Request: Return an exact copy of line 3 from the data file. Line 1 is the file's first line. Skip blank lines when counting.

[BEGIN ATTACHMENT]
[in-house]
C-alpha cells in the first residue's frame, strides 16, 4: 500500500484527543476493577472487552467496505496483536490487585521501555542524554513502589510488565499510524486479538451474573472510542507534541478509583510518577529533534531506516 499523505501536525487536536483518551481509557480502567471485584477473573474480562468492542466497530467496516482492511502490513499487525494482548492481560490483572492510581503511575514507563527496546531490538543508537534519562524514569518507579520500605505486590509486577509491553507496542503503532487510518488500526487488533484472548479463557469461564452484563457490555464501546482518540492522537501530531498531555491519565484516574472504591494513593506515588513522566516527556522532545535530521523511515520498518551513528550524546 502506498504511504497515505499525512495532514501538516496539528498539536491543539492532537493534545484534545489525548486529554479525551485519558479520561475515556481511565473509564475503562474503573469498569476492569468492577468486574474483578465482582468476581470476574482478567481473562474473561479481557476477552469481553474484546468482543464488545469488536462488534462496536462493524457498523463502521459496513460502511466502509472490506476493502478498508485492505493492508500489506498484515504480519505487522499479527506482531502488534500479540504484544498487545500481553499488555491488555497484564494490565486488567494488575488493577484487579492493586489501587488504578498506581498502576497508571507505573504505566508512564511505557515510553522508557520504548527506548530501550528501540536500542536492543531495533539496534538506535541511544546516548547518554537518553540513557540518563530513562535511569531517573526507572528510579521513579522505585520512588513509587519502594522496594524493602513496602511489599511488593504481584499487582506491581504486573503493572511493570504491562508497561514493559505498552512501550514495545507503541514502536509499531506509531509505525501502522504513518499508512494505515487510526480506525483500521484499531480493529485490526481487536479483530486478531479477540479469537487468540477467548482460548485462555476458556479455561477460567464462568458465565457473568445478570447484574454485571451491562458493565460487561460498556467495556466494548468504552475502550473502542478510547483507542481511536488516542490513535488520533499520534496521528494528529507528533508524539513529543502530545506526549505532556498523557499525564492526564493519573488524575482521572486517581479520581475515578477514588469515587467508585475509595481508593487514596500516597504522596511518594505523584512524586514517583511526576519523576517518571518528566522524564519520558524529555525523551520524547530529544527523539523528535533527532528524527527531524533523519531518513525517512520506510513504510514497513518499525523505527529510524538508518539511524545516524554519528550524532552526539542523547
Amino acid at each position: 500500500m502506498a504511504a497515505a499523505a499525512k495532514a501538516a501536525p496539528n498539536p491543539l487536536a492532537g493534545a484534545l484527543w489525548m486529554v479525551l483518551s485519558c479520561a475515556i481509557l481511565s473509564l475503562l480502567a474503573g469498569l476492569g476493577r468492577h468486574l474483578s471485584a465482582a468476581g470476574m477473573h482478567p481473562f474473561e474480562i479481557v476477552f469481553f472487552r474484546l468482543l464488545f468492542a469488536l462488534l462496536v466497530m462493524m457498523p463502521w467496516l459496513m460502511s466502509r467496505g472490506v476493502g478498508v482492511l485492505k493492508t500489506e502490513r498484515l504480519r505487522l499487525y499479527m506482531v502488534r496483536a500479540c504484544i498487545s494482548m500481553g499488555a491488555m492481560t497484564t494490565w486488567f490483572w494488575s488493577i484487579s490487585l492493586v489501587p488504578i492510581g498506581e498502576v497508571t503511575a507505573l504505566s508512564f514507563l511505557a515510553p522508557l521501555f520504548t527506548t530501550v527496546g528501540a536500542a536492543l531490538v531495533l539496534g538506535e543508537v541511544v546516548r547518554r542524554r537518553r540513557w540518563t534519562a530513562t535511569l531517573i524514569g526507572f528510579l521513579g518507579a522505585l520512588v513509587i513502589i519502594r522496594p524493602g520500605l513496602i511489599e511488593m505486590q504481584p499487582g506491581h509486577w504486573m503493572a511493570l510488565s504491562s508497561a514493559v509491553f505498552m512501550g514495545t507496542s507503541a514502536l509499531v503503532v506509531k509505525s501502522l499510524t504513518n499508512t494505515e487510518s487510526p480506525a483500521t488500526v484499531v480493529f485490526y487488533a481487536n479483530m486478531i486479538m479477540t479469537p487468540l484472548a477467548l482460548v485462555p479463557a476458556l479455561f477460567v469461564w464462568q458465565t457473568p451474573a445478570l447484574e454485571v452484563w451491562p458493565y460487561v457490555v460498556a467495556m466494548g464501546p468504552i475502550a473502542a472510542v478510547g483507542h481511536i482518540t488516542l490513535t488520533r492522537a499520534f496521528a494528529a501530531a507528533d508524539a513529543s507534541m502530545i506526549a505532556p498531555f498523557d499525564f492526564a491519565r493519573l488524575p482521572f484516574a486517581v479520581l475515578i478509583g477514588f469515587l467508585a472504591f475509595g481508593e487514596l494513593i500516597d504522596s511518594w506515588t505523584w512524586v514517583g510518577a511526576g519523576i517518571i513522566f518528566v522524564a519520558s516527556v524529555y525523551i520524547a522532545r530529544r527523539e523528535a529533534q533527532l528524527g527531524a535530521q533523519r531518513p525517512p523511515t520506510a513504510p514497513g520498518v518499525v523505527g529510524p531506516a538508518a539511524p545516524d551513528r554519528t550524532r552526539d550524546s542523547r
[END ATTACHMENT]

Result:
Amino acid at each position: 500500500m502506498a504511504a497515505a499523505a499525512k495532514a501538516a501536525p496539528n498539536p491543539l487536536a492532537g493534545a484534545l484527543w489525548m486529554v479525551l483518551s485519558c479520561a475515556i481509557l481511565s473509564l475503562l480502567a474503573g469498569l476492569g476493577r468492577h468486574l474483578s471485584a465482582a468476581g470476574m477473573h482478567p481473562f474473561e474480562i479481557v476477552f469481553f472487552r474484546l468482543l464488545f468492542a469488536l462488534l462496536v466497530m462493524m457498523p463502521w467496516l459496513m460502511s466502509r467496505g472490506v476493502g478498508v482492511l485492505k493492508t500489506e502490513r498484515l504480519r505487522l499487525y499479527m506482531v502488534r496483536a500479540c504484544i498487545s494482548m500481553g499488555a491488555m492481560t497484564t494490565w486488567f490483572w494488575s488493577i484487579s490487585l492493586v489501587p488504578i492510581g498506581e498502576v497508571t503511575a507505573l504505566s508512564f514507563l511505557a515510553p522508557l521501555f520504548t527506548t530501550v527496546g528501540a536500542a536492543l531490538v531495533l539496534g538506535e543508537v541511544v546516548r547518554r542524554r537518553r540513557w540518563t534519562a530513562t535511569l531517573i524514569g526507572f528510579l521513579g518507579a522505585l520512588v513509587i513502589i519502594r522496594p524493602g520500605l513496602i511489599e511488593m505486590q504481584p499487582g506491581h509486577w504486573m503493572a511493570l510488565s504491562s508497561a514493559v509491553f505498552m512501550g514495545t507496542s507503541a514502536l509499531v503503532v506509531k509505525s501502522l499510524t504513518n499508512t494505515e487510518s487510526p480506525a483500521t488500526v484499531v480493529f485490526y487488533a481487536n479483530m486478531i486479538m479477540t479469537p487468540l484472548a477467548l482460548v485462555p479463557a476458556l479455561f477460567v469461564w464462568q458465565t457473568p451474573a445478570l447484574e454485571v452484563w451491562p458493565y460487561v457490555v460498556a467495556m466494548g464501546p468504552i475502550a473502542a472510542v478510547g483507542h481511536i482518540t488516542l490513535t488520533r492522537a499520534f496521528a494528529a501530531a507528533d508524539a513529543s507534541m502530545i506526549a505532556p498531555f498523557d499525564f492526564a491519565r493519573l488524575p482521572f484516574a486517581v479520581l475515578i478509583g477514588f469515587l467508585a472504591f475509595g481508593e487514596l494513593i500516597d504522596s511518594w506515588t505523584w512524586v514517583g510518577a511526576g519523576i517518571i513522566f518528566v522524564a519520558s516527556v524529555y525523551i520524547a522532545r530529544r527523539e523528535a529533534q533527532l528524527g527531524a535530521q533523519r531518513p525517512p523511515t520506510a513504510p514497513g520498518v518499525v523505527g529510524p531506516a538508518a539511524p545516524d551513528r554519528t550524532r552526539d550524546s542523547r